Above, the space is criss-crossed by linkways and ‘weaving’ floorplates - allegedly inspired by textiles and a nod to the town’s industrial heritage. With only height and the glass balcony edge to separate them, the authority’s army of staff cannot escape the scrutiny of the good burghers of Rochdale who visit below, assisted and chaperoned by the ominous-sounding ‘floorwalkers’.
‘The building is first and foremost for customers, a focus for them to access public services,’ says the council’s director of economy and environment, Mark Widdup. ‘Since the move, footfall to both the library and customer services centre has increased significantly.’
A third aim was to promote flexible working: taking workers out of the office and instituting a hot-desking system would create even more savings on space. The fluid and sculptural floors feature open-plan workstations, breakout spaces, ad-hoc meeting spaces and ‘thinking pods’, which cantilever out from the facade.
Not all of these are as successful as others. The cylindrical, timber-clad meeting rooms with glass doors on both sides are somehow too light, and yet still pokey. They seem a tad clumsy compared with the dynamic corporate panache of the rest of the building. Indeed if there are misgivings about this new public servant, they are that it feels slightly too commercial.
A further goal for Number One Riverside was to create a building with a ‘timeless’ quality that could attract civic pride. As Widdup explains, the council wanted to lead from the front by putting down ‘a benchmark for others to follow’.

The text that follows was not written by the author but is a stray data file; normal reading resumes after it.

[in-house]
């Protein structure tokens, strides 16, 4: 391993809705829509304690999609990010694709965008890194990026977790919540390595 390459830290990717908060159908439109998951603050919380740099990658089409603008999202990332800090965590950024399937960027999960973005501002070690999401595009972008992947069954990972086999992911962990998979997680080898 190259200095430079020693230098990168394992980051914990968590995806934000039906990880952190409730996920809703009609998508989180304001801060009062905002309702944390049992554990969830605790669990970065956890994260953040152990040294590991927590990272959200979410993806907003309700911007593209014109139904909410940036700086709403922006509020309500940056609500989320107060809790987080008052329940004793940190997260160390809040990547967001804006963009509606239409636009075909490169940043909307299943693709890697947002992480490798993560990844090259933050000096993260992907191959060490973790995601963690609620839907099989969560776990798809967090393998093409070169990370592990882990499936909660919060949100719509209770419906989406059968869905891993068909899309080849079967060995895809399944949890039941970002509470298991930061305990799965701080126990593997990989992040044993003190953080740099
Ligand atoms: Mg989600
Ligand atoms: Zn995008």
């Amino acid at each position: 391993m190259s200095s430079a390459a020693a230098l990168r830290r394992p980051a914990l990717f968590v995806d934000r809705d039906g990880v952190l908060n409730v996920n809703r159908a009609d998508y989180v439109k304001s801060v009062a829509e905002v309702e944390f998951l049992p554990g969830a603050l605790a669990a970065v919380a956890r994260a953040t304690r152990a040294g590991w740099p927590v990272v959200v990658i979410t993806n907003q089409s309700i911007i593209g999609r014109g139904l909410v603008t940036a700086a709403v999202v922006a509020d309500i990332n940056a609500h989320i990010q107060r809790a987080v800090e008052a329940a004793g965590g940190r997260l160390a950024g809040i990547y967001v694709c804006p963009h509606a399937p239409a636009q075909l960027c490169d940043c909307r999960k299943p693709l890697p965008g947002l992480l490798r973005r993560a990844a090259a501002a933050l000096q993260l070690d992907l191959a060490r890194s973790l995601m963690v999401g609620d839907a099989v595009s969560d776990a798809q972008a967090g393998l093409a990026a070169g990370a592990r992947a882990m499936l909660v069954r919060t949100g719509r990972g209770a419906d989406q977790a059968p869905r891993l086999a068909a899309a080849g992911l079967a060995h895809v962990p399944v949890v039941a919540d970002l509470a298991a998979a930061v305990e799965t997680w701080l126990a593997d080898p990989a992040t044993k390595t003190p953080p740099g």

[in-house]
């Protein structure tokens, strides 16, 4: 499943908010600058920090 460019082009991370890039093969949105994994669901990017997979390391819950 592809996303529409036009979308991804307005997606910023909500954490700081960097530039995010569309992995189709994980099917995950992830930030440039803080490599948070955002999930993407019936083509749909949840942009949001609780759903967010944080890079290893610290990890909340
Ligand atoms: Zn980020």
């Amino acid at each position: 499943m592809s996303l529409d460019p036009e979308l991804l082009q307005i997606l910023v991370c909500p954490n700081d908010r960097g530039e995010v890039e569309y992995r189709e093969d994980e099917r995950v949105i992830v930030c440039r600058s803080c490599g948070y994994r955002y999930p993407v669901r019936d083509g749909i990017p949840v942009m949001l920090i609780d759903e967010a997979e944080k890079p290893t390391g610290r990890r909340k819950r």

It is hard to disagree. The concrete work is pristine, details well-considered and well-made. The whole project has a bespoke, Continental feel - indeed the end elevations were fabricated by Loveld in Aalter, Belgium, and the GRC cladding panels started life in Austria, before being pre-assembled in Treviso, Italy.
Roger Ellis, the council’s former chief executive, remembers early discussions about the brise-soleil. He says: ‘We were shown samples of a glass type which we could not see in the UK. The architect mentioned, jokingly, that it had been used very successfully on a public car park in Santa Monica. ‘As it happened, I was due to go on my family holiday to the West Coast of the USA. So, I spent one morning photographing a Californian car park. The team confirmed that they seemed to be what we needed.’
Perhaps the biggest effect of this stylish newcomer will be on the regeneration of Rochdale’s town centre. By building on the former Yelloways bus depot and a car park plot at the eastern terminus of the town’s main thoroughfare, the scheme is pulling a wave of redevelopment through to a new civic hub.
Now the Black Box can be flattened and the neighbouring car park and bus station can come down, too, to be replaced, it is hoped, by a long-awaited retail scheme.
An all-new combined bus and tram station designed by Aedas will open opposite the new council headquarters later this year.
Although McIntyre laughs at premature talk of a listing for Number One Riverside, he concedes it should still be standing and in use long after he has gone. And there is no reason why this flexible and unusually high-quality council building, like its robust and time-honoured civic neighbours, shouldn’t stand the test of time.